Have you ever heard a cow bellow in agony? I have. When I was ten, I used to go to my grandma’s neighbor’s house to hang out and see their animals. They had a cow that had a calf who somehow stepped on her nipple as she was standing up. The nipple was ripped off and the cow let out the most un-cow-like sound I have ever heard. It was an odd merging of sounds that might come from something that was a mix of a braying donkey, a trumpeting elephant and a roaring cougar. It was a terrifying sound. That moment, in the water, as I was anticipating having sex for the first time in nearly a year, a sound that was somehow related to the sound uttered (punnily enough) by that de-nipple-ated cow, somehow sprung forth from the lungs and throat of my potential mate. I was scared

Without explanation, without telling me what went wrong, he put me down in the water and walked back to the shore. I followed, asking him a hundred questions, trying to find out what hurt or what happened. Did I have an iron pelvis or something? Did I break him? He wouldn’t tell me. All I knew was that his dick was broken. Our friends and my sister arrived right about then and he sat on the beach, with his testicles just resting in the cool water, while my sister and I swam for a short time, until I had to go hide under an umbrella because the Sun was making my skin hurt

A week or two later, I was invited on another date. There was some discussion about sex and our last experience had left me tremendously frustrated but also worried. I still had no idea what had happened and he wouldn’t tell me. He just told me that everything would be ok and that he was fine. So I went to see him. This time, he made some effort, but the effort was not nearly as cool as his past efforts to impress. The plan was dinner and a movie. Cheap TV dinners (the $1 banquet meals) and the movie, “Jackass.” Trying to get laid with a movie date with the movie “Jackass” is kind of like trying to show a university admissions panel that you’re intelligent by offering a synopsis of “See Spot Run.” That being said, my sex drive, for some reason, would betray me and turn off the part of my brain responsible for better judgement. I made him turn off the damned movie after a few minutes and suggested we get right into playing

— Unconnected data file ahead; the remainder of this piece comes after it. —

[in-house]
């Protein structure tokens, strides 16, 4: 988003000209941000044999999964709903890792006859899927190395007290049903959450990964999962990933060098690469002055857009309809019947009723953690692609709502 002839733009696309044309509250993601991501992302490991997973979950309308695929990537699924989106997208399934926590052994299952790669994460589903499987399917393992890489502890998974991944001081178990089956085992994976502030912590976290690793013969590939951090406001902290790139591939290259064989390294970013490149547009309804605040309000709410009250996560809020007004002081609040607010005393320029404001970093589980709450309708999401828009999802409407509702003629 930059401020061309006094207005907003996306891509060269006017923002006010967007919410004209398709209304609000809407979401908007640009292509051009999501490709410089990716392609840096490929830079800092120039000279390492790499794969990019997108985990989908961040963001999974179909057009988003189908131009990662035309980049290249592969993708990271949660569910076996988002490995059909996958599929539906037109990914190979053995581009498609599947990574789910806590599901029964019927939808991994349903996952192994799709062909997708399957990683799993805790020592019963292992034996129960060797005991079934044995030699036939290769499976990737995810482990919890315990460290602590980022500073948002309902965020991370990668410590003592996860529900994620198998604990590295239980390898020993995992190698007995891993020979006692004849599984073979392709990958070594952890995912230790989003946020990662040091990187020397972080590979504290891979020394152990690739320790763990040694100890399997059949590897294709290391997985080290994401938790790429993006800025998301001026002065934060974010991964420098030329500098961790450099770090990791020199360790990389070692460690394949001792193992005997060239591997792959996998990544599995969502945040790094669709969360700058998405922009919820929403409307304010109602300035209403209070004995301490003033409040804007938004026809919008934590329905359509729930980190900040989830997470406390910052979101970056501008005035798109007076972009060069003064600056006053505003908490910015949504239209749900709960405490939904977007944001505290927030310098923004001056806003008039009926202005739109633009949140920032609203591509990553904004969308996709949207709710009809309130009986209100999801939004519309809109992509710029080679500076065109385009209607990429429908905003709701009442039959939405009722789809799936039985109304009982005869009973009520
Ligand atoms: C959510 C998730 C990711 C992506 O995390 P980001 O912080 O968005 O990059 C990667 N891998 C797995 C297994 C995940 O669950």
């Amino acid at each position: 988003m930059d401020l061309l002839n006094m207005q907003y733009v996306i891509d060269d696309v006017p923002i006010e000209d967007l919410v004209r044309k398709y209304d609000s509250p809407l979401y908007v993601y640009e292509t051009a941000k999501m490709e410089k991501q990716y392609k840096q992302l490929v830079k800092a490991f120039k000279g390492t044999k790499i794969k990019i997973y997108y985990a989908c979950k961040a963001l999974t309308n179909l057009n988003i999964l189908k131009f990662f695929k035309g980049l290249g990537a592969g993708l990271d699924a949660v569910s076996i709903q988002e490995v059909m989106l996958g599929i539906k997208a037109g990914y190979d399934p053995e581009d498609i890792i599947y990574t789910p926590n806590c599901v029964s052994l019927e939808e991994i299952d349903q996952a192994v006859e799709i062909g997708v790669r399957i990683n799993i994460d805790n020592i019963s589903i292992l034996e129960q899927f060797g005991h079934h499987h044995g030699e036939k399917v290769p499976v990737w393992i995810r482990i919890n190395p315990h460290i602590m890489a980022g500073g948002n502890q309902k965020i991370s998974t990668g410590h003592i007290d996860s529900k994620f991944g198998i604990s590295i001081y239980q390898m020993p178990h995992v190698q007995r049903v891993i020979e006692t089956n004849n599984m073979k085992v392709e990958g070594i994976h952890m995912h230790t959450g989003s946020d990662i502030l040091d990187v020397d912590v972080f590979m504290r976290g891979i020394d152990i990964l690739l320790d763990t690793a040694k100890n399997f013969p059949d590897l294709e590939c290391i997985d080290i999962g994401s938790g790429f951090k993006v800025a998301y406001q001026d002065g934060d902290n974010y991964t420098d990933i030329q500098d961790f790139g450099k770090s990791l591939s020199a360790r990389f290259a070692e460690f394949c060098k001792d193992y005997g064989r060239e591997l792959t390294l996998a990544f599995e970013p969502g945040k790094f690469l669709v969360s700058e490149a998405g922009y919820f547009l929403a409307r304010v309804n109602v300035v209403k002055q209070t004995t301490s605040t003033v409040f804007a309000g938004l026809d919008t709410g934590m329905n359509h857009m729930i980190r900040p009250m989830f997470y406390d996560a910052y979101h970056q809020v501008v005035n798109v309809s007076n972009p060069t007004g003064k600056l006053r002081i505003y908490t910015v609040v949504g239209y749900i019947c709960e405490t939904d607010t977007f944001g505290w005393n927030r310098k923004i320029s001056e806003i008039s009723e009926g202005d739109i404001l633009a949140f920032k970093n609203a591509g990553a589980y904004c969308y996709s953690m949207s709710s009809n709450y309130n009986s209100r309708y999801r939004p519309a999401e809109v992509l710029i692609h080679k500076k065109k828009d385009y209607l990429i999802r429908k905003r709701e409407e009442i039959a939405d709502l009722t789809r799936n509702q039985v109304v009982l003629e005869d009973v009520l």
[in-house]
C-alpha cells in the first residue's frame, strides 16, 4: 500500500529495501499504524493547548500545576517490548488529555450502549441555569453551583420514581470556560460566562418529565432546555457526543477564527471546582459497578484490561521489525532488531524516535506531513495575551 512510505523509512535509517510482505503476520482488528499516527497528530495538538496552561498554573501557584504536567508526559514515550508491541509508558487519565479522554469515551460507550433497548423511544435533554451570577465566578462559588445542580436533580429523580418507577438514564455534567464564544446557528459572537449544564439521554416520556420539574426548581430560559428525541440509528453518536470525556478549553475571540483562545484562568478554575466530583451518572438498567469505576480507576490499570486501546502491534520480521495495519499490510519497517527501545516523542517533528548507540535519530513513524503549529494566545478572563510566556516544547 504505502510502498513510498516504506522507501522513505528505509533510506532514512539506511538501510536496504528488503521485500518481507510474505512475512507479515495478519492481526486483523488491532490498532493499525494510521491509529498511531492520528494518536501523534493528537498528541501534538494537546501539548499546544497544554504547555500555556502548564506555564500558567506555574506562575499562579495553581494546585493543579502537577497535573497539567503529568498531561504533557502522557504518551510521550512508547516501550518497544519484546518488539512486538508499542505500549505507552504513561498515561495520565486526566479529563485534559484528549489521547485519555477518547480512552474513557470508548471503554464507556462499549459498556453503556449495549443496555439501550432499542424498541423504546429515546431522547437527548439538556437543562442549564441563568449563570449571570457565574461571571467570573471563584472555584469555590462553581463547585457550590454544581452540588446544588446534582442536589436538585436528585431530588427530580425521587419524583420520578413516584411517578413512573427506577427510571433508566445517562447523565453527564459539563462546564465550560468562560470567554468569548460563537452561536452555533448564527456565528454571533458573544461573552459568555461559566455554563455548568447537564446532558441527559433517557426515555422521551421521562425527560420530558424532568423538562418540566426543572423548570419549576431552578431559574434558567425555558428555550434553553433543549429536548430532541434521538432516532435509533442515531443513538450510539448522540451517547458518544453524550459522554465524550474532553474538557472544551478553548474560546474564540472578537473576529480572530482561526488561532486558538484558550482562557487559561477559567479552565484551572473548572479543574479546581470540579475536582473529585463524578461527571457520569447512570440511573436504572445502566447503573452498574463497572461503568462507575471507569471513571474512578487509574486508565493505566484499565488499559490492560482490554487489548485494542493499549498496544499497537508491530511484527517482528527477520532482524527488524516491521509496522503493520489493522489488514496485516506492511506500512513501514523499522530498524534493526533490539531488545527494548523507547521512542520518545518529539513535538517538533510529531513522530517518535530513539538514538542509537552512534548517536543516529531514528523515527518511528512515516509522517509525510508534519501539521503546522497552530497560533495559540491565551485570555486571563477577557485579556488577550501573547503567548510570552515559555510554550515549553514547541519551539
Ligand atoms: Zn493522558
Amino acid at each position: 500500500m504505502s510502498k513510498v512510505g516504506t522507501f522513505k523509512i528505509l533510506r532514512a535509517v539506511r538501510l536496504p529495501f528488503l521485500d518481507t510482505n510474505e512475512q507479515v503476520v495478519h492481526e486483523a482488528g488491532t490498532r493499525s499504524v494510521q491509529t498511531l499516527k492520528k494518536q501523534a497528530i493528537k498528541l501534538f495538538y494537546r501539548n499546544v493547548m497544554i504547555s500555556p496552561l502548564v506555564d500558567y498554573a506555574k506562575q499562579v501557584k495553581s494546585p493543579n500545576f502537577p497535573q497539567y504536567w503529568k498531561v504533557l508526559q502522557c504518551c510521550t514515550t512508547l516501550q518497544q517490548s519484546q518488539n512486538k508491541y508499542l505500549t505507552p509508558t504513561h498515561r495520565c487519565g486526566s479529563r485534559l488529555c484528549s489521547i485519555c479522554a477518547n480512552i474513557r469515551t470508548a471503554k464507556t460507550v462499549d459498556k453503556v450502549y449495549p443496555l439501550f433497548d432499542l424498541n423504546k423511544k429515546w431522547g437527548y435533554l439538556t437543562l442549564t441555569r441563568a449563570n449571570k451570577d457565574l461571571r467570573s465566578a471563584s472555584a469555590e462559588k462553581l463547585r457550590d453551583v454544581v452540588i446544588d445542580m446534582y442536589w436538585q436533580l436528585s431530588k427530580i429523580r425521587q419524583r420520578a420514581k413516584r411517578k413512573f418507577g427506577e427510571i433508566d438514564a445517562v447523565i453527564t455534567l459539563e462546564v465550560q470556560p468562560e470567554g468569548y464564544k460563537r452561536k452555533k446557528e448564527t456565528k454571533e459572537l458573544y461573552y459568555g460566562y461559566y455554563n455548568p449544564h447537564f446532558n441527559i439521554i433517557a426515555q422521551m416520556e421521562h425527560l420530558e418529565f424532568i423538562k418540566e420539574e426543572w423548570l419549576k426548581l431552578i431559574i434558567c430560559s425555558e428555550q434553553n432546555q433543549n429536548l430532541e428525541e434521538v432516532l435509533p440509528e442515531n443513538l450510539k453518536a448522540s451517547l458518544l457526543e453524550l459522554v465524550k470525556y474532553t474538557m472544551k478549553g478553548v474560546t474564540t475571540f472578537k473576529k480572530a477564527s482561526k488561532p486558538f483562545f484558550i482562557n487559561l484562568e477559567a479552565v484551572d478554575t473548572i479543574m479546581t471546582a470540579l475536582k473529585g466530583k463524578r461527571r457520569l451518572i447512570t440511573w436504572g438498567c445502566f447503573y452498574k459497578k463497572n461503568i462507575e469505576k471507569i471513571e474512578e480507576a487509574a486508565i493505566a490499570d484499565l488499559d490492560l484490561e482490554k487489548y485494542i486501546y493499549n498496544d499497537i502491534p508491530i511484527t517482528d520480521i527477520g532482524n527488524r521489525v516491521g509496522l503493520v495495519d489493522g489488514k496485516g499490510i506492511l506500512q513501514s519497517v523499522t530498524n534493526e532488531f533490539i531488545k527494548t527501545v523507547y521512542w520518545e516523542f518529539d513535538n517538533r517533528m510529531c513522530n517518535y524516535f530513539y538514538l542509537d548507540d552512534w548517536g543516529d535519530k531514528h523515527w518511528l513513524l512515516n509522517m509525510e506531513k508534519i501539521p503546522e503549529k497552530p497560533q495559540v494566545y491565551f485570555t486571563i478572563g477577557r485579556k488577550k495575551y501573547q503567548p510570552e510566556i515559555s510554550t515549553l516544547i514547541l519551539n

Things got hot very fast. He played with my breasts and few things turn me on faster than someone playing with my breasts. My breasts are part of my communcations interface provided to anyone that I sex up, free of charge. If one is given access to my breasts, to stimulate them, the odds are pretty high that they will have access to other things. I can’t possibly stress it enough how sensitive my breasts are and how happy I was to have someone touching them. Him touching my breasts, of course, led to grinding. Once again, submerged in a sea of pleasure, kissing, fondling, groping, grinding, I thought I was finally going get a little satisfaction. I didn’t just think this, I assumed it would happen, that is, until he uttered the mutant-cow-screech again and threw me off of him as if I was a pillow he’d been casually humping that just produced some very sharp teeth.